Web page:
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What would happen when a solution of potassium chromate is treated with an excess of dilute nitric acid?
A)$C{{r}^{3+}}$ and $C{{r}_{2}}{{O}_{7}}^{2-}$ are formed
B) $C{{r}_{2}}{{O}_{7}}^{2-}$ and ${{H}_{2}}O$
C) $C{{r}_{2}}{{O}_{4}}^{2-}$ is reduced to +3 state of Cr
D) $C{{r}_{2}}{{O}_{4}}^{2-}$ oxidised to +7 state of Cr

Last updated date: 24th Feb 2024
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IVSAT 2024
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Hint: The answer to this question is based on the fact that nitrogen here has the maximum oxidation state present in this molecule and thus this fact gives the correct answer.

Complete step by step solution:
-In our lower classes we have come across the concept about the oxidation states and also about the transition elements.
-Now, let us see what would happen when potassium dichromate is treated with excess dilute nitric acid.
-To start with, in the compound that is potassium chromate given by the molecular formula ${{K}_{2}}Cr{{O}_{4}}$ where the oxidation state of chromium present in it has ‘+6’.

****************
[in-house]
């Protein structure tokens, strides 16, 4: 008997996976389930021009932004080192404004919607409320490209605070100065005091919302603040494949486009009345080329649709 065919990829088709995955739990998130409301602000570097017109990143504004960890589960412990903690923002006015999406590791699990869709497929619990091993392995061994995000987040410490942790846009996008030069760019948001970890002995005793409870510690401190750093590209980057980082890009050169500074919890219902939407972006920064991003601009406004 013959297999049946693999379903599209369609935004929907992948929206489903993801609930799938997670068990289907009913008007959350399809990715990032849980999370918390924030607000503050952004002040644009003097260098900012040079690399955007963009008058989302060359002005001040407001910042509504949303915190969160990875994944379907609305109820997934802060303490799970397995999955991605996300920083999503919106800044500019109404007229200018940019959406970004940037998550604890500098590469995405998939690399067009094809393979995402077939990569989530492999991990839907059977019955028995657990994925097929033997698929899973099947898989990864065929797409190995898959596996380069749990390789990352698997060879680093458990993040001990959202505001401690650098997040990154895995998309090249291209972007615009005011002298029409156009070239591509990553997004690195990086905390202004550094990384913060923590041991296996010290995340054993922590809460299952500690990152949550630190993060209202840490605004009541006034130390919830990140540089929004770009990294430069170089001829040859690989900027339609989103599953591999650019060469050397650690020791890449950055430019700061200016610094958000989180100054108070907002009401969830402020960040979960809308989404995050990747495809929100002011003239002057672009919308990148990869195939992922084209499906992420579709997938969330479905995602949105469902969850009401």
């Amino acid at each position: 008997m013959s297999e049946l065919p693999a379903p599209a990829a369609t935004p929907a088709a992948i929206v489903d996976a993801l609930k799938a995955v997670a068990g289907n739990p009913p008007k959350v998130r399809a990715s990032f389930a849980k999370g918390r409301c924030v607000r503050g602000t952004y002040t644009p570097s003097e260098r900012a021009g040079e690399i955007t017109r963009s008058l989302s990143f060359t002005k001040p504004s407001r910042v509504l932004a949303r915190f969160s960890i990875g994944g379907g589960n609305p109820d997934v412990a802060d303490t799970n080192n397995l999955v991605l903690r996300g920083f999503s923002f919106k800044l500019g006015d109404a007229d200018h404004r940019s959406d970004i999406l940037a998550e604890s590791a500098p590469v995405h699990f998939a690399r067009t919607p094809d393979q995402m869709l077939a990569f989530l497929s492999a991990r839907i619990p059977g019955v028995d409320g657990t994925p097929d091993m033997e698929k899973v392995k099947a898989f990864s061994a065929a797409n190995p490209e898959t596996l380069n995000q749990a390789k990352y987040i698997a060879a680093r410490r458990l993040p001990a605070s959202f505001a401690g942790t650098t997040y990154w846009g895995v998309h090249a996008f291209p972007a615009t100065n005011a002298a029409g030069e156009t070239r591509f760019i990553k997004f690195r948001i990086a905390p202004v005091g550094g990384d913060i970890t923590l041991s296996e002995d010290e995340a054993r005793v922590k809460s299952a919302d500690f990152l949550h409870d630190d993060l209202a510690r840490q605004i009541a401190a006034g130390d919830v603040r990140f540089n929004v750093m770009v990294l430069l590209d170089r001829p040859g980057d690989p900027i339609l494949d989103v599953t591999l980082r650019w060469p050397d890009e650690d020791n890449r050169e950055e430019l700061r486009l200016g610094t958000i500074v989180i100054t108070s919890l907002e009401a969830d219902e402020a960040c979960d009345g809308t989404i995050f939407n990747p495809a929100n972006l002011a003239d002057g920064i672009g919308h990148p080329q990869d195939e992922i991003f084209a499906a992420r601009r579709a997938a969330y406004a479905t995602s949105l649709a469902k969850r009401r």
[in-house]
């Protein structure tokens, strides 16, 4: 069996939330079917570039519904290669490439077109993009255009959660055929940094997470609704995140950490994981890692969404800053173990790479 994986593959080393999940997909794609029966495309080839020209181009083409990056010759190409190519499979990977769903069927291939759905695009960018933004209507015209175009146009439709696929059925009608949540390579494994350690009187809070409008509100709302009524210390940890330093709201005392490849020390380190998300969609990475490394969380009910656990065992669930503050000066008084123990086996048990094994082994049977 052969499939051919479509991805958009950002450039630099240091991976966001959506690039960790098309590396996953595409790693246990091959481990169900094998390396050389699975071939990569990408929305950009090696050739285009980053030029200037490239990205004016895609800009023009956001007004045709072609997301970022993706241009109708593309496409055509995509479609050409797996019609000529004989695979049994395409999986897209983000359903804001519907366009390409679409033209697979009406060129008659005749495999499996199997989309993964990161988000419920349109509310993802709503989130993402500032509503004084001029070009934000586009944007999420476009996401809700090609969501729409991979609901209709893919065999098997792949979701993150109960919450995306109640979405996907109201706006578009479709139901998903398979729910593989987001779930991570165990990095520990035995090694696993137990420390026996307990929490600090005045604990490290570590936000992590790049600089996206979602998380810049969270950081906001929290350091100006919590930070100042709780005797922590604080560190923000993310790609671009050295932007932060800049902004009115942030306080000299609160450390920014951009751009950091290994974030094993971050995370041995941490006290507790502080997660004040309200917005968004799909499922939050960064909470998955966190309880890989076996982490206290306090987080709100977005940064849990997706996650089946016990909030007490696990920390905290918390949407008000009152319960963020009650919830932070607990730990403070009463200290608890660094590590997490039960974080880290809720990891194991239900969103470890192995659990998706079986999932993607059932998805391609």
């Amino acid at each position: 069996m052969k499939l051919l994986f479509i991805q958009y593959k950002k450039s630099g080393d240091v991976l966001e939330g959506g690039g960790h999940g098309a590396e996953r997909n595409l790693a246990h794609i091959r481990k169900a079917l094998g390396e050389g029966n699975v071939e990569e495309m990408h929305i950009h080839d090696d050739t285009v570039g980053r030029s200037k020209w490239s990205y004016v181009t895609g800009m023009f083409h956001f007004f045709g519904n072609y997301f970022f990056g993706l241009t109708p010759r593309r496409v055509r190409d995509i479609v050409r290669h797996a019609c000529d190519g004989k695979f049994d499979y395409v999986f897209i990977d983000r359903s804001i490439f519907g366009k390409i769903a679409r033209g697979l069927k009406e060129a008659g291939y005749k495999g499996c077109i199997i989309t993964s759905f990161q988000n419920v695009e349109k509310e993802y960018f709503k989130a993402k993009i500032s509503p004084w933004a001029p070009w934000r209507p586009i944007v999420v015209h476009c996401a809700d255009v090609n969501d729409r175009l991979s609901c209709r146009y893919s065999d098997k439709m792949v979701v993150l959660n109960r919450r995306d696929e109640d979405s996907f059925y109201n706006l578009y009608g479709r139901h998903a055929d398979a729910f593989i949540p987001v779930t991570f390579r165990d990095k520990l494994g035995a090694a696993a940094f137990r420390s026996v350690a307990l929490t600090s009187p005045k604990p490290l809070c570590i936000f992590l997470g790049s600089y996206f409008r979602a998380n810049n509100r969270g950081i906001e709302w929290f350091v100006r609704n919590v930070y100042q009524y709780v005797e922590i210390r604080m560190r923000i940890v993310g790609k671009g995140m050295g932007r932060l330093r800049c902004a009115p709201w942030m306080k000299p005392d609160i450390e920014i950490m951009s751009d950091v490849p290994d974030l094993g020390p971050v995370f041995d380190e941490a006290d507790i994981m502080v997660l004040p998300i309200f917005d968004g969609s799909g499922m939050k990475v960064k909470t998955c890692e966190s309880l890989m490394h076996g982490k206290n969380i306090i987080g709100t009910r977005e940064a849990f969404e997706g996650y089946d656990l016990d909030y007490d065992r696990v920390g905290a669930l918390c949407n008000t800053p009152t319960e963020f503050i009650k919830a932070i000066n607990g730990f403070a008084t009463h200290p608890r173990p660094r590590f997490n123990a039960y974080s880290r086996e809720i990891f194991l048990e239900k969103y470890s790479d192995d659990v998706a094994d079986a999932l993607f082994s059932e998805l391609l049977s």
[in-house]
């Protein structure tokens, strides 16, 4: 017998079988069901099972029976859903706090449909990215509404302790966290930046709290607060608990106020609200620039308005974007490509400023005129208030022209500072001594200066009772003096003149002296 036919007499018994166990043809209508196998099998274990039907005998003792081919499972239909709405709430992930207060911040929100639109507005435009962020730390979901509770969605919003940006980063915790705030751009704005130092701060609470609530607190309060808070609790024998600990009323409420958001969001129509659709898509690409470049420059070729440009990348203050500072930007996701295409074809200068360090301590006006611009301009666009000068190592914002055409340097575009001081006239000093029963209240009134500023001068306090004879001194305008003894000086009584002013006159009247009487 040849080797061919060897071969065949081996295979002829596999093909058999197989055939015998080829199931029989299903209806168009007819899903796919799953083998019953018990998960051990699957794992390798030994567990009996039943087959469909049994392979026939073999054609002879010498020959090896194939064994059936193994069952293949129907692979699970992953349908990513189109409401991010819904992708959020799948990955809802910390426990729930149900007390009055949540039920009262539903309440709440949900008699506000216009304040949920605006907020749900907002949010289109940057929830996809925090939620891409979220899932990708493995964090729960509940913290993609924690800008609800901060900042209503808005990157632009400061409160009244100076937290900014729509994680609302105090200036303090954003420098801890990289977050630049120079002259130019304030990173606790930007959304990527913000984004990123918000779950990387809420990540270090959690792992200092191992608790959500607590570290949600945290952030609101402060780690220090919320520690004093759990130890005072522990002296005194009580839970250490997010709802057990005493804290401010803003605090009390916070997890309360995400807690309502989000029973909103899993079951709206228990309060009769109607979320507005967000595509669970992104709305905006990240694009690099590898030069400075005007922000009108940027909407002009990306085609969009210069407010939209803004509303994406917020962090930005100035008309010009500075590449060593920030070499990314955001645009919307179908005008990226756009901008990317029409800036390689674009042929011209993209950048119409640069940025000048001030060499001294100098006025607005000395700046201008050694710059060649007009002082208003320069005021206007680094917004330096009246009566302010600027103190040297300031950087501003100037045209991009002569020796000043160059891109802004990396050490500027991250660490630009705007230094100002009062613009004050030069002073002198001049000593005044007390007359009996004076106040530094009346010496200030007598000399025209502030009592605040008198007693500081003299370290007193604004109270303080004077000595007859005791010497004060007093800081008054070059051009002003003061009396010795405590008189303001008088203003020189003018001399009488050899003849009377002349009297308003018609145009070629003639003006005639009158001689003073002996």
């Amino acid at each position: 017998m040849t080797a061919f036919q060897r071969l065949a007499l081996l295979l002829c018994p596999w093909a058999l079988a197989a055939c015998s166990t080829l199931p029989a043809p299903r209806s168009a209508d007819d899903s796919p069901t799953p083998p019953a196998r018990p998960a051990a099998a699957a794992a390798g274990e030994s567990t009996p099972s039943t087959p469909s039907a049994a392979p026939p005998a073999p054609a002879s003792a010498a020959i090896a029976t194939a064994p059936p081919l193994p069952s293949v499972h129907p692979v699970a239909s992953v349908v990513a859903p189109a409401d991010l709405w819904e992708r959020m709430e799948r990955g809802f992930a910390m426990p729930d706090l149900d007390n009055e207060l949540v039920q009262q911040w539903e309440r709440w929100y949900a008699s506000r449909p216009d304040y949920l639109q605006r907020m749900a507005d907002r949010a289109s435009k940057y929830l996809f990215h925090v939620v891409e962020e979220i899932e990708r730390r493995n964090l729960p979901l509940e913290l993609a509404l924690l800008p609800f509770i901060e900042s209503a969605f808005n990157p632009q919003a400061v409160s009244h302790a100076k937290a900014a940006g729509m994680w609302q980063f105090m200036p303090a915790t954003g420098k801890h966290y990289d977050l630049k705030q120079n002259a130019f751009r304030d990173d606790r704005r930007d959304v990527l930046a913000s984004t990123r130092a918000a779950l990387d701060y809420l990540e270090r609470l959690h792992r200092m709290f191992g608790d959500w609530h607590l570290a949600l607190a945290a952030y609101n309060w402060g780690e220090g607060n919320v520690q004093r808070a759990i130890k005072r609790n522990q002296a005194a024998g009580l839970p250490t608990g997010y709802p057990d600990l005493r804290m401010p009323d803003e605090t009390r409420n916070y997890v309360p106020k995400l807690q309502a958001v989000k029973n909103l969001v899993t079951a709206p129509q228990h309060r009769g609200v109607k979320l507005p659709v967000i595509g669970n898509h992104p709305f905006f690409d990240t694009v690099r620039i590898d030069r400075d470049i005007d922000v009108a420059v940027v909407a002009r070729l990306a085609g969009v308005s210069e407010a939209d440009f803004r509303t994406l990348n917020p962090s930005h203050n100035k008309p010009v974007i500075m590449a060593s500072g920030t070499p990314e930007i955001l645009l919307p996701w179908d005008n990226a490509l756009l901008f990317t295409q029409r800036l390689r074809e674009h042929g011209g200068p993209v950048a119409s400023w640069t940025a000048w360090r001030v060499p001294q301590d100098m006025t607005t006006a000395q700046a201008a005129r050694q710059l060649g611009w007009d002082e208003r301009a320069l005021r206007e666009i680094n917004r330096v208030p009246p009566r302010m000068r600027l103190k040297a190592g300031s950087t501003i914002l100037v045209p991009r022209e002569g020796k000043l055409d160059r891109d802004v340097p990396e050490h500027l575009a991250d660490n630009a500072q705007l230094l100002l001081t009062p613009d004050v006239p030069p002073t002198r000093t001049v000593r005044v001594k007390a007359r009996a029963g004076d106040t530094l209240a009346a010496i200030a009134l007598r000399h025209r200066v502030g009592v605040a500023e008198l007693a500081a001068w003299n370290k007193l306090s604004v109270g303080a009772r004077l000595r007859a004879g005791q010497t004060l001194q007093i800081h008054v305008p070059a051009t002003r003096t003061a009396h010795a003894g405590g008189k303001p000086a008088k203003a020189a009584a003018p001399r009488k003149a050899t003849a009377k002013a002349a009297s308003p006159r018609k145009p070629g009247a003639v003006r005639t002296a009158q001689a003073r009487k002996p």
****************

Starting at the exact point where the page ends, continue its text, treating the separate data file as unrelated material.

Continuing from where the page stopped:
-This compound that is potassium dichromate is treated with nitric acid which has the molecular formula $HN{{O}_{3}}$ where the oxidation state of nitrogen present in this is +5. This oxidation state is the maximum oxidation state that a nitrogen atom can bear.
-Therefore, it is because of this reason that nitric acid cannot be oxidised by potassium dichromate because nitrogen cannot be further oxidised as it is already present in its maximum oxidation state.
-Regarding all these facts the products thus formed will be as \[C{{r}_{2}}{{O}_{7}}^{2-}or{{K}_{2}}C{{r}_{2}}{{O}_{7}}\] and water that is ${{H}_{2}}O$ and thus the oxidation state of chromium in this product will also be +6 and therefore this says that it has not oxidised nitric acid nor have undergone any oxidation changes.

Thus, the correct answer is option (B)

Note: Note that it is not just potassium dichromate but also any other oxidising agent cannot oxidise any compound which is already present in its higher oxidation state which is the maximum state of that particular compound.
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